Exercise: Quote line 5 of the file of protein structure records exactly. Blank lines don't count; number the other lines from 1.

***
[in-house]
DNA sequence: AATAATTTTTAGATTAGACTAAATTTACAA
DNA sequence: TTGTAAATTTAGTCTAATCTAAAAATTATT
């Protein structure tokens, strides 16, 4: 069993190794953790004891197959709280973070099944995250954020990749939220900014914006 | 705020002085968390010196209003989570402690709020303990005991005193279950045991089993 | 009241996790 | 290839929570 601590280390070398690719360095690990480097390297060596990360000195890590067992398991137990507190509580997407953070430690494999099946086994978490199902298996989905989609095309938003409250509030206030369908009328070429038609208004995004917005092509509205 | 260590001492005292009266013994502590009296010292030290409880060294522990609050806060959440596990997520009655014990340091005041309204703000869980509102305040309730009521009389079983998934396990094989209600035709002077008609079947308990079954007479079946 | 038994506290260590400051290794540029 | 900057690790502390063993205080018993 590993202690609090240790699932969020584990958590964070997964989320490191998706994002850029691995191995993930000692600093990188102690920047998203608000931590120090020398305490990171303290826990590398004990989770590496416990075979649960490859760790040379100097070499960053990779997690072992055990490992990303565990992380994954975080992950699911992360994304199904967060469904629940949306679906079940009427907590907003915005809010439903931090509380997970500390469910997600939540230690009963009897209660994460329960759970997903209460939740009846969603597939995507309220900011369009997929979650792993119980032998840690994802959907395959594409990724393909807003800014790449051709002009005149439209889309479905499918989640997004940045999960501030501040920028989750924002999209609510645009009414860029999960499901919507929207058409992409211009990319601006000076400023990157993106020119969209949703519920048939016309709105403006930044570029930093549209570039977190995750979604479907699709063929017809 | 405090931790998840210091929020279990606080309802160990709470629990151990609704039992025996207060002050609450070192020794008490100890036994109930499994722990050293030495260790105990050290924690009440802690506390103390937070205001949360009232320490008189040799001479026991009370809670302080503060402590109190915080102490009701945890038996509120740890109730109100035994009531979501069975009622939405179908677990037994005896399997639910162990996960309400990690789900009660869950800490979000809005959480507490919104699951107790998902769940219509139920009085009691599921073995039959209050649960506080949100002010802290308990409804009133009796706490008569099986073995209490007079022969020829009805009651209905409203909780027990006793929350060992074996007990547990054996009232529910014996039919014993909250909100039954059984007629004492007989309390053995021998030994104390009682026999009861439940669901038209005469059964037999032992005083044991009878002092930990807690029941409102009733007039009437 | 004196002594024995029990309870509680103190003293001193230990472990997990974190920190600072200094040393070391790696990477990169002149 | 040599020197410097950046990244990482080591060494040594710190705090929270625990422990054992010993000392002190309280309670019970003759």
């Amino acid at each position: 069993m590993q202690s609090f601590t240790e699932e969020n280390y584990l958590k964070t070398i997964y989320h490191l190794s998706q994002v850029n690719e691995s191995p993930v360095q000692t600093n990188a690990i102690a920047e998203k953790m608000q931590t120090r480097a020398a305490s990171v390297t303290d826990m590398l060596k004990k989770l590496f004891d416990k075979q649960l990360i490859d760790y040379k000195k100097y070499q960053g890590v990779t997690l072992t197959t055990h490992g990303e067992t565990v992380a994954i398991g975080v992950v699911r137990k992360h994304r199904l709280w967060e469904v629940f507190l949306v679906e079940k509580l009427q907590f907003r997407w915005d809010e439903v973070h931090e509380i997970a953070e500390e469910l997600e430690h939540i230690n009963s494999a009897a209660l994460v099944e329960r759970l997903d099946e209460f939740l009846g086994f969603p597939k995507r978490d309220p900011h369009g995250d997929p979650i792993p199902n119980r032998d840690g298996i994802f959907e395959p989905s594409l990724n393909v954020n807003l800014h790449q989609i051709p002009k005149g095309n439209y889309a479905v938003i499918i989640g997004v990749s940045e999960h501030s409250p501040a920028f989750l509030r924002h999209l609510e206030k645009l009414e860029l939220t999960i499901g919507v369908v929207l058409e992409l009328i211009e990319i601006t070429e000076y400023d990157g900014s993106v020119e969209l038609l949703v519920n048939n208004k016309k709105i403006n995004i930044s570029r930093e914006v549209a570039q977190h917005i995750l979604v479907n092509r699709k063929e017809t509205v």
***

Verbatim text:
């Amino acid at each position: 069993m590993q202690s609090f601590t240790e699932e969020n280390y584990l958590k964070t070398i997964y989320h490191l190794s998706q994002v850029n690719e691995s191995p993930v360095q000692t600093n990188a690990i102690a920047e998203k953790m608000q931590t120090r480097a020398a305490s990171v390297t303290d826990m590398l060596k004990k989770l590496f004891d416990k075979q649960l990360i490859d760790y040379k000195k100097y070499q960053g890590v990779t997690l072992t197959t055990h490992g990303e067992t565990v992380a994954i398991g975080v992950v699911r137990k992360h994304r199904l709280w967060e469904v629940f507190l949306v679906e079940k509580l009427q907590f907003r997407w915005d809010e439903v973070h931090e509380i997970a953070e500390e469910l997600e430690h939540i230690n009963s494999a009897a209660l994460v099944e329960r759970l997903d099946e209460f939740l009846g086994f969603p597939k995507r978490d309220p900011h369009g995250d997929p979650i792993p199902n119980r032998d840690g298996i994802f959907e395959p989905s594409l990724n393909v954020n807003l800014h790449q989609i051709p002009k005149g095309n439209y889309a479905v938003i499918i989640g997004v990749s940045e999960h501030s409250p501040a920028f989750l509030r924002h999209l609510e206030k645009l009414e860029l939220t999960i499901g919507v369908v929207l058409e992409l009328i211009e990319i601006t070429e000076y400023d990157g900014s993106v020119e969209l038609l949703v519920n048939n208004k016309k709105i403006n995004i930044s570029r930093e914006v549209a570039q977190h917005i995750l979604v479907n092509r699709k063929e017809t509205v």